The 7 steps for designing activities in hybrid courses
When planning a hybrid course, a main concern is how to design the activities in this still relatively unfamiliar format
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Hybrid learning is an ever-growing strategy that seeks to provide teachers and students with the best of both worlds by combining face-to-face instruction with asynchronous digital activities and resources that students consult or perform autonomously.
When designing a hybrid course, however, one of the main concerns that can arise is how to design the activities in this still relatively unfamiliar format. So, here I share seven steps for designing activities in a hybrid course.
1. Define the activity
Begin by defining which activity would be relevant for the development of competencies or achievement of learning objectives. Advances in technology and the rise of new educational trends have made it possible to implement almost any type of activity we can imagine, as long as we consider that virtual and face-to-face environments must be, by design, connected to each other. Therefore, the activities can be as varied as the course and its objectives merit. Examples of activities include: case analysis, research, debates, projects, presentations, essays and experiments.
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2. Break the activity into small steps
Breaking down the activity into small steps allows you to identify the general process that the student/s should follow. At this stage, it is crucial to consider all the elements of the teaching-learning process that apply to the activity. These might include: acquire the theoretical knowledge; practise knowledge; gather information; search for solutions; make decisions; assess knowledge; share results; and reflect on own learning (metacognition).
3. Define when and how learning will occur
It is now time to reflect and decide on which steps will be carried out under the direct guidance of the teacher and which steps will be carried out outside the classroom with the support of technology.
Although we may think this is a simple decision, it can be a tough call for many because it often involves breaking our own paradigms in terms of what is worthwhile for us, as teachers, to say or do within face-to-face sessions. Yet the real challenge arises when we become aware that the hybrid modality involves truly optimising the time spent face to face, while simultaneously attempting to strengthen what the student can learn and achieve without a teacher’s supervision.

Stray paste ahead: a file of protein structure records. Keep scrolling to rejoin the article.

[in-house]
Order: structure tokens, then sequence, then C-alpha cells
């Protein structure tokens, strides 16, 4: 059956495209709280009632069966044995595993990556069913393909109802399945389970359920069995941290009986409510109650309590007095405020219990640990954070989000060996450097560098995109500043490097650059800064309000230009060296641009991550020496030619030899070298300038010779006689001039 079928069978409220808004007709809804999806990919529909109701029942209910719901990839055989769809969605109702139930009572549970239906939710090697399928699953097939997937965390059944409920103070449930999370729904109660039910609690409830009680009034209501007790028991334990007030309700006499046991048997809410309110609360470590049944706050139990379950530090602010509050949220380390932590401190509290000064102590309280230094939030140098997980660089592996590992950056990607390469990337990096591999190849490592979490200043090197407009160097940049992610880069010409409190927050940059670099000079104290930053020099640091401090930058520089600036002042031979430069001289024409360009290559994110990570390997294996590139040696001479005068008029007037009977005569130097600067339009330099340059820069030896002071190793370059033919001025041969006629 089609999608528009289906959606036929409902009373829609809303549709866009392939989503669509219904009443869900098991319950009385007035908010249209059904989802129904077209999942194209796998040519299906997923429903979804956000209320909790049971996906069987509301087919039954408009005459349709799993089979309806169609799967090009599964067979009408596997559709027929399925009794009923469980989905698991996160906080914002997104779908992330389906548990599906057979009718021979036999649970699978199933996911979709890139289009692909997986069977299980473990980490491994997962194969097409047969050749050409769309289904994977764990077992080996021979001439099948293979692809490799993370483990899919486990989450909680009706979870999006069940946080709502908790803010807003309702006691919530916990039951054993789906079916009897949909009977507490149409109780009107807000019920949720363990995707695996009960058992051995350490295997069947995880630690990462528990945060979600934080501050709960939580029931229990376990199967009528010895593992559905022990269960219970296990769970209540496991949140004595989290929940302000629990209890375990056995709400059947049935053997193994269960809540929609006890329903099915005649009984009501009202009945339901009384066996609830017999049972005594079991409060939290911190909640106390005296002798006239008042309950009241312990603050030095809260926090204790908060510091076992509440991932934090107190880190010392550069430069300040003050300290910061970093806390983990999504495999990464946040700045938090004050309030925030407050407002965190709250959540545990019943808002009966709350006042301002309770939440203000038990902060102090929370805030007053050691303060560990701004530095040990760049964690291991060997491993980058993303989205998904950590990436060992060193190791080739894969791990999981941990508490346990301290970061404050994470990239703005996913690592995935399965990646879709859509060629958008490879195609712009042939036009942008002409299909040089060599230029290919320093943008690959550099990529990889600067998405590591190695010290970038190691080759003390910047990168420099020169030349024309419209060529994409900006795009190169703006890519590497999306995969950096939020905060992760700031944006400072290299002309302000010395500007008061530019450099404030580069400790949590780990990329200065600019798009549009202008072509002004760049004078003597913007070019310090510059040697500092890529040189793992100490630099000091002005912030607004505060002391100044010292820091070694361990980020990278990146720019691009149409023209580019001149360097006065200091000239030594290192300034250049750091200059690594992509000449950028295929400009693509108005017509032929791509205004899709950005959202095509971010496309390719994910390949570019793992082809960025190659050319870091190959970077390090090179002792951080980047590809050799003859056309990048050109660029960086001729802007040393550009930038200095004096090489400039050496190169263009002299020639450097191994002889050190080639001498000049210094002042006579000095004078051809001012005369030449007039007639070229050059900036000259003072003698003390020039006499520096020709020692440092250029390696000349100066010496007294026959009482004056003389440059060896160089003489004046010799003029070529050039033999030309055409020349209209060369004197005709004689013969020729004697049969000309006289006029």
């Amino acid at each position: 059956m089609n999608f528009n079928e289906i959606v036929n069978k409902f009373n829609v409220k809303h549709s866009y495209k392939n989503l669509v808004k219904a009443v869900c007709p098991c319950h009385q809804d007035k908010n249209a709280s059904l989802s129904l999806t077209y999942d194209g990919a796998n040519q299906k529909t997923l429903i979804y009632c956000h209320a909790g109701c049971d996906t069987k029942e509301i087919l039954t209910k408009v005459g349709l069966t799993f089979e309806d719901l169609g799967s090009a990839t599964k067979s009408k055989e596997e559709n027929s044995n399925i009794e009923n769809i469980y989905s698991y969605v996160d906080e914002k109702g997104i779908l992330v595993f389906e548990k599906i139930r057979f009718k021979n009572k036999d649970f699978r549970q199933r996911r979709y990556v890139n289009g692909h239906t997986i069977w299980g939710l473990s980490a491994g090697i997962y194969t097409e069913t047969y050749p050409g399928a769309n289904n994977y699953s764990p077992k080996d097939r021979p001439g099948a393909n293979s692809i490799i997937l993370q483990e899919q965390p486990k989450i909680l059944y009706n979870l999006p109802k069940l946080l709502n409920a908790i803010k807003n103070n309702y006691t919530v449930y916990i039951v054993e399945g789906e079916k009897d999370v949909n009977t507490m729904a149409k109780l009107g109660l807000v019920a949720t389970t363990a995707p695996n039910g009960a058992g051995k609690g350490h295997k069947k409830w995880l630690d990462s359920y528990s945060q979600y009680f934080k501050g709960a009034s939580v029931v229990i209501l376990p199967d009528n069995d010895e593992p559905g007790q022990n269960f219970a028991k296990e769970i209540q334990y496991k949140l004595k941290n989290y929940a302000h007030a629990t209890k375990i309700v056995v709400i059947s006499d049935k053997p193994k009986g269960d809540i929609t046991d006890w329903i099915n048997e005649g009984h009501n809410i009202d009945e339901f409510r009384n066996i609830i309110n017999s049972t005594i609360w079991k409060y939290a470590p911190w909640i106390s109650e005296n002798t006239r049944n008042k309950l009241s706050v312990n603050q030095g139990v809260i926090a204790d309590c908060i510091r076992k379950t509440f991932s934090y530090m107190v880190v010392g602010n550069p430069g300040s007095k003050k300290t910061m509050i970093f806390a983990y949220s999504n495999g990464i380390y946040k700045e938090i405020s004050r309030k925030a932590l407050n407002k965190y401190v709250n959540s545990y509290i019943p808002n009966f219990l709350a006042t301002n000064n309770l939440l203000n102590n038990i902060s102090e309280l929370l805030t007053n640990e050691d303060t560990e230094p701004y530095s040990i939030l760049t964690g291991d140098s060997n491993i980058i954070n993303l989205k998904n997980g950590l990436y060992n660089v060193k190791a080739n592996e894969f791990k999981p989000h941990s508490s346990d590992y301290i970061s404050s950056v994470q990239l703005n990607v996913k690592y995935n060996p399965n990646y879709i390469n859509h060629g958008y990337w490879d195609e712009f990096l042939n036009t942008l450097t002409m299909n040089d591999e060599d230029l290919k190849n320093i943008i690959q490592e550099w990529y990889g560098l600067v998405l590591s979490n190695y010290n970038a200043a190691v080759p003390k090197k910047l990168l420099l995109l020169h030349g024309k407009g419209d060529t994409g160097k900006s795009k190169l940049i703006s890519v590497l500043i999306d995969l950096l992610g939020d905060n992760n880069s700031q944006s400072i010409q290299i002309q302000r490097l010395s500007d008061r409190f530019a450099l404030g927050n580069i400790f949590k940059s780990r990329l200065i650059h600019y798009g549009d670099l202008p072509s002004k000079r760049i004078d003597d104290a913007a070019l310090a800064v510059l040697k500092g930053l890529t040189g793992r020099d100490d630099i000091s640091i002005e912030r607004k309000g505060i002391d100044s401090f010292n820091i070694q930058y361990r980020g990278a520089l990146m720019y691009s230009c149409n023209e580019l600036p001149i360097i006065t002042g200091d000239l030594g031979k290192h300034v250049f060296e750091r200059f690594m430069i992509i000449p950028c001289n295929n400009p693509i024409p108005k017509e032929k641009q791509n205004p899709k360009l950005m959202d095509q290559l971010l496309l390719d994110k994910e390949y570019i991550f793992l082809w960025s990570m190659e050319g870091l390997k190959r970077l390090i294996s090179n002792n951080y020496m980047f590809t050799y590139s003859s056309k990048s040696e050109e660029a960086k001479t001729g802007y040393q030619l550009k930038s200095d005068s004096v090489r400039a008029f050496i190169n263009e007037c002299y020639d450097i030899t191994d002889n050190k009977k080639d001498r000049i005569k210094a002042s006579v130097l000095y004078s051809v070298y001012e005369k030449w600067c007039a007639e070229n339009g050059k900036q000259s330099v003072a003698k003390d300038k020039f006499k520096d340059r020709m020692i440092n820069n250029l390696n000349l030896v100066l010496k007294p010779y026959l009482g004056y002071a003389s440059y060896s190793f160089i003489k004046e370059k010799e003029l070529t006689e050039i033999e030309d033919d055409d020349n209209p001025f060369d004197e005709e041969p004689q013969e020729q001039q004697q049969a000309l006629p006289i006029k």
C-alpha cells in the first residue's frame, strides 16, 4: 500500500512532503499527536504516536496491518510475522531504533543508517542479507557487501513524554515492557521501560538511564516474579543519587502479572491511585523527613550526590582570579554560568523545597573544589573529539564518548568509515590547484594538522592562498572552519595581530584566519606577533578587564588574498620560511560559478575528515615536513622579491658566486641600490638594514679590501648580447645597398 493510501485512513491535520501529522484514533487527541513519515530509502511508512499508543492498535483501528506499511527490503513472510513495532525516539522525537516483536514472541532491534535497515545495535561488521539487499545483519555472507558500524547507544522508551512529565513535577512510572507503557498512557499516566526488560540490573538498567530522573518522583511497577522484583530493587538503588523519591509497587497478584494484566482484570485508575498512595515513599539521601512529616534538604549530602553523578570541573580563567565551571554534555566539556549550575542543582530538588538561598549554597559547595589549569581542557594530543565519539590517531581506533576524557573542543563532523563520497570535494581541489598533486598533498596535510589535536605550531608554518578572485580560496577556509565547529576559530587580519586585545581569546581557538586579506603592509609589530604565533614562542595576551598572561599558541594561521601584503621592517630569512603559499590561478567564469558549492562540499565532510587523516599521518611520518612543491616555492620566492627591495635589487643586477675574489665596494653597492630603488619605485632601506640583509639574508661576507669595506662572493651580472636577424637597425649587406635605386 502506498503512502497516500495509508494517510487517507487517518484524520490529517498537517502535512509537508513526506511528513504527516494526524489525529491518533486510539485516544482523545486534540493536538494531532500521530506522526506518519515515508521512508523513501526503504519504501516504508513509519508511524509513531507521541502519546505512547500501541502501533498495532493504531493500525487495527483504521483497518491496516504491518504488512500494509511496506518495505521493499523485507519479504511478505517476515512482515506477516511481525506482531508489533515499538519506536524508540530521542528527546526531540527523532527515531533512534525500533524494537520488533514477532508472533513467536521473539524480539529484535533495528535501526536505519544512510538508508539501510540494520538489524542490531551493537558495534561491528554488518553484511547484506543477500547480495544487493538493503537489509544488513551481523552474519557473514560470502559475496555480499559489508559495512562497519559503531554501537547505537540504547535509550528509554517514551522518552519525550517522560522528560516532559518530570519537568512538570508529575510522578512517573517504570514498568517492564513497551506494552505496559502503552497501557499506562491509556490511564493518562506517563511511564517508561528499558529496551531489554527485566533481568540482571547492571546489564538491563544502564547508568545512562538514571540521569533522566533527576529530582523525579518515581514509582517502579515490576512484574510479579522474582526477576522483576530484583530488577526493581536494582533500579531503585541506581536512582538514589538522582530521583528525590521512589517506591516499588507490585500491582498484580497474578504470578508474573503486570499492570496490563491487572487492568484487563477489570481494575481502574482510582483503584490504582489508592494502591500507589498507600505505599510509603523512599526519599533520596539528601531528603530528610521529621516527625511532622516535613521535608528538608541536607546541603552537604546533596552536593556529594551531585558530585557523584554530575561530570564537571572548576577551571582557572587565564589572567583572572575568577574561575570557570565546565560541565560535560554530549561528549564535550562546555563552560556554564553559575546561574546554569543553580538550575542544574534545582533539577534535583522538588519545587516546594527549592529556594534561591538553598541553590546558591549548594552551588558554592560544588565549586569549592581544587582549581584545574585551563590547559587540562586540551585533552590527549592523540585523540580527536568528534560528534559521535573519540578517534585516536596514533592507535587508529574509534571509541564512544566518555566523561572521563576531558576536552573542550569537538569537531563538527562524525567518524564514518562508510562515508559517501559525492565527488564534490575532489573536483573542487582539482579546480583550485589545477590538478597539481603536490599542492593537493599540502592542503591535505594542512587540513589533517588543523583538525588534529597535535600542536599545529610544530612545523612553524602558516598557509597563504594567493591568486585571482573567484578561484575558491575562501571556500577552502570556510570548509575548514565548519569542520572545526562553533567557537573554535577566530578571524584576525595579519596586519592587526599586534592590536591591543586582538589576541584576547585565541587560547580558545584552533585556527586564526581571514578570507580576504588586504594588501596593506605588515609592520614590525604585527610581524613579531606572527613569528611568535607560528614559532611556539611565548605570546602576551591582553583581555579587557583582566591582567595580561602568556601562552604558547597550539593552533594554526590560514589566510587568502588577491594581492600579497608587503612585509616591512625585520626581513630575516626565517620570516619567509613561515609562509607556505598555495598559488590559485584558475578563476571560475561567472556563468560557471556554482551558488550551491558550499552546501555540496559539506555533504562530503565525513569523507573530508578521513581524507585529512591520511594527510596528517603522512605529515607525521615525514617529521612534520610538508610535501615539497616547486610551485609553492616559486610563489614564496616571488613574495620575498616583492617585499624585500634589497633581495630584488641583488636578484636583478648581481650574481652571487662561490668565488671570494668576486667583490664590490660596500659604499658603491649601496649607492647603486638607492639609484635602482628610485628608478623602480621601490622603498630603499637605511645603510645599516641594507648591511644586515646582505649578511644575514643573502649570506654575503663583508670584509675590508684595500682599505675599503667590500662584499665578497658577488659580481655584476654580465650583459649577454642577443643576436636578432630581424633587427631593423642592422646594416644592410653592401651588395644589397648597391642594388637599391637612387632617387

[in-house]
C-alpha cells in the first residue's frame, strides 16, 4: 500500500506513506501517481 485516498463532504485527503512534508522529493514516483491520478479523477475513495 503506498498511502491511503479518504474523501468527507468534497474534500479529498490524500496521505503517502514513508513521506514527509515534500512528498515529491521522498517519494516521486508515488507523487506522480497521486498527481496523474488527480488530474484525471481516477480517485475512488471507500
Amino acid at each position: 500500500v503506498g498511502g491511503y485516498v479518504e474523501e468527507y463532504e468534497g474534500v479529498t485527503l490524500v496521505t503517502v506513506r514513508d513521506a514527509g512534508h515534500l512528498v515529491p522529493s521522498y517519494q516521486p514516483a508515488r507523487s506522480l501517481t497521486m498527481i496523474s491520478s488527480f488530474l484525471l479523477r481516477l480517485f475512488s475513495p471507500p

4. Generate resources
Define, select and/or create the resources that will be useful for the activity, such as documents, readings, videos and tools.
5. Write instructions for the students
Armed with the knowledge that multiple elements of an activity will occur outside the classroom without the direct supervision of the teacher, the teacher must provide students with an essential aspect of hybrid: clear and detailed activity instructions. I recommend you make these available in a digital space of the course.
When writing the instructions for an activity, you should provide:
- learning objective
- modality (individual or collaborative)
- instructions on what the student will have to do
- sources from which the student can obtain information to carry out the activity (such as book chapters, articles or videos)
- expected final product (document, video, live debate, etc)
- delivery specifications: format (file extension, font type, length, etc); deadline (date and time); means of delivery (email, cloud service, LMS, etc)
- evaluation specifications: evaluation criteria; rubric or checklist that will be used to grade the activity.
6. Share the activity and its resources
At this stage, you need to place the activity’s instructions and resources within a digital space, thus ensuring that all the materials required to complete the activity are available at all times.
7. Implement and follow up
It seems obvious, but it is crucial to communicate (clearly!) to the students where the instructions and resources will be located. Equally crucial is following up on the activity. It is often useful to keep track of the doubts and difficulties that arise in the group in order to determine if the instructions and resources were adequate and thus where they can be improved.
Laura Patricia Zepeda Orantes is leader of pedagogical models innovation at Monterrey Institute of Technology.
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